If you don't live in New Jersey or Oregon, where laws prohibit motorists from experiencing the joys of self-serve refueling, you have to stand out in the cold, fumble around with the gas cap, and hit "yes" on the machine four times before it stops asking if you want a receipt (only to send you into the store to get your receipt when you're finished).
And, of course, there are the ever increasing gas prices. I'm sure we can all agree that it's never pleasant to spend the equivalent of half your grocery bill for 15 gallons of something you can't even see. Wouldn't it be nice to reduce the number of times you have to relive that experience and save a little money along the way?
Well, you can, and here's how:
LAY OFF THE GAS (AND THE BRAKE)
I know what you're saying: "Duh, of course the less you push the gas pedal, the less gas you use!" That tip is a no-brainer, but, did you know that laying off the brake also helps to save fuel? By anticipating the stop sign ahead or the slowed traffic on the highway, you can use less gas by starting to slow down sooner, instead of using the gas to maintain the same speed getting to the stop sign.
In addition, when driving on a highway, instead of driving 65 until you have to brake due to slowed traffic, begin to slow down as soon as you can. The less you have to use the brake, the less you are wasting gas that you couldn't use anyway. Besides, driving at a slow and steady pace is safer for everyone.
PUMP UP THE SAVINGS
Your engine has to work harder when your tires aren't properly inflated and your car is out of alignment, so make sure the air pressure is at the recommended level (on most cars, suggested tire pressures can be found on the inside edge of the driver's door or on the tire itself).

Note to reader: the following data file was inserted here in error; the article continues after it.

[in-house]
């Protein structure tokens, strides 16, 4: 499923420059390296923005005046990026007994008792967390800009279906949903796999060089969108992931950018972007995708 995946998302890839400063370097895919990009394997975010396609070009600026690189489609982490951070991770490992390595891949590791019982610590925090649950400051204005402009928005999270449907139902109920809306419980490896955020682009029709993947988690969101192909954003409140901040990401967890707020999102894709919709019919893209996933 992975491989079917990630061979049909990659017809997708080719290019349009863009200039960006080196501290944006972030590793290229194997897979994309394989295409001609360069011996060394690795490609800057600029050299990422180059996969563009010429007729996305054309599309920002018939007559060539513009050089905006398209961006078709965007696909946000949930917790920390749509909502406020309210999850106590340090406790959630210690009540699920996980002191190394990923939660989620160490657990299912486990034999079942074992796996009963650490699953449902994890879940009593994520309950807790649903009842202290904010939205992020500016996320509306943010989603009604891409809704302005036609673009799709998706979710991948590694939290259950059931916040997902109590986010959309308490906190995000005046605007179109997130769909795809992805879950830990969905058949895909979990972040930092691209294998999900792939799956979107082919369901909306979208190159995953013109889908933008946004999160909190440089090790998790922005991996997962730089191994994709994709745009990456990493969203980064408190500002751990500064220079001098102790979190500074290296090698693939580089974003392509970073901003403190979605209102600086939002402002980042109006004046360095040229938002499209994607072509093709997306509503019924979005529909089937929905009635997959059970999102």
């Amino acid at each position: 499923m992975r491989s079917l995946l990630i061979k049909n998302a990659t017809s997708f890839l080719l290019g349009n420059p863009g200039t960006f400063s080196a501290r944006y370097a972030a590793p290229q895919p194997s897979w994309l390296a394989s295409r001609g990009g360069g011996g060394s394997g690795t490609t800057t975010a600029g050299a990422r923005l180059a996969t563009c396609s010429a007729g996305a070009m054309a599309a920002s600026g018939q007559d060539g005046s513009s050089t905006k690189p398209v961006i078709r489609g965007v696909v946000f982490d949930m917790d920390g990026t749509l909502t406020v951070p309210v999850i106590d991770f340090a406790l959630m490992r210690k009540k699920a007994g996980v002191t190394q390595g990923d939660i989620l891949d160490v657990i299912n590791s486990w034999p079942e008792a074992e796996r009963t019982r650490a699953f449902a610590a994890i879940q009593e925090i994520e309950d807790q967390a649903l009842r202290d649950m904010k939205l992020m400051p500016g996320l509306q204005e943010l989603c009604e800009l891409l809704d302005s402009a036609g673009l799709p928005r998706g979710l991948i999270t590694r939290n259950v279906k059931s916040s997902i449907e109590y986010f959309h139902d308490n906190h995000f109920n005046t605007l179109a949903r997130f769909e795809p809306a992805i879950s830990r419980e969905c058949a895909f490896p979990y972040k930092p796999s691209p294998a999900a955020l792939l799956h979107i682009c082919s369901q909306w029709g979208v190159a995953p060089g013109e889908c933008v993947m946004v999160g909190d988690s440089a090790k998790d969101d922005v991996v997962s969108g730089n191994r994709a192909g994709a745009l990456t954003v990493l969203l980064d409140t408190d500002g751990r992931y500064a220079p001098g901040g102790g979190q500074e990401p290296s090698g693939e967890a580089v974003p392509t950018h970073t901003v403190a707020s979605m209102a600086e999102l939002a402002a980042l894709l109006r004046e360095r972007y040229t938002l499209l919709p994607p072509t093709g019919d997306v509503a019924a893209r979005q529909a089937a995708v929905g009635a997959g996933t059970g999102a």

While you're at it, check your vehicle's alignment. In addition to saving fuel, maintaining proper tire pressure and alignment will also extend the lifespan of your tires, and that's an $800 bill we'd all like to put off as long as we possibly can.
According to the California Energy Commission, idling your car for two minutes uses the same amount of fuel as it takes to drive one mile. Ten seconds of idling uses the same amount of fuel as restarting your engine, so if you're going to be stopped for more than 30 seconds, turn the car off.
While we're at it, starting your car and letting it idle while you finish your make-up on those cold January mornings might make for a toasty start to your commute, but it's certainly not saving you any money at the pump. Instead, bundle up and just drive the car. It'll be warm in five minutes (instead of taking 15 sitting in the driveway) and you might save enough money to grab a non-fat caramel soy latte now and then.
TOO MUCH JUNK IN THE TRUNK
The more weight your car is carrying, the more gas you'll use to get from point A to point B. In other words, it's time to lighten up and stop using your trunk as a miniature storage facility.
Similarly, avoid the temptation to fill up as soon as your tank dips below the half way mark. Constantly toting around 10 gallons of gas in your 20-gallon tank, means an extra 80 pounds of cargo your car has to haul. Instead, wait until your tank is nearly empty (but not too empty), and refill to just above half a tank if you can.
THERE'S AN APP FOR THAT
Gas Buddy is a free app for smart phones that gives proud penny-pinchers instant access to daily fuel prices at gas stations throughout their neighborhood. In 30 seconds with the app, you might learn that the gas station you thought has the lowest prices in town is actually five cents-per-gallon more than the little two-pump station just down the road. Just be sure to always pull over before using the app. Savings and safety go hand in hand.
This has been a guest post by Shanna from Harrisburg, PA
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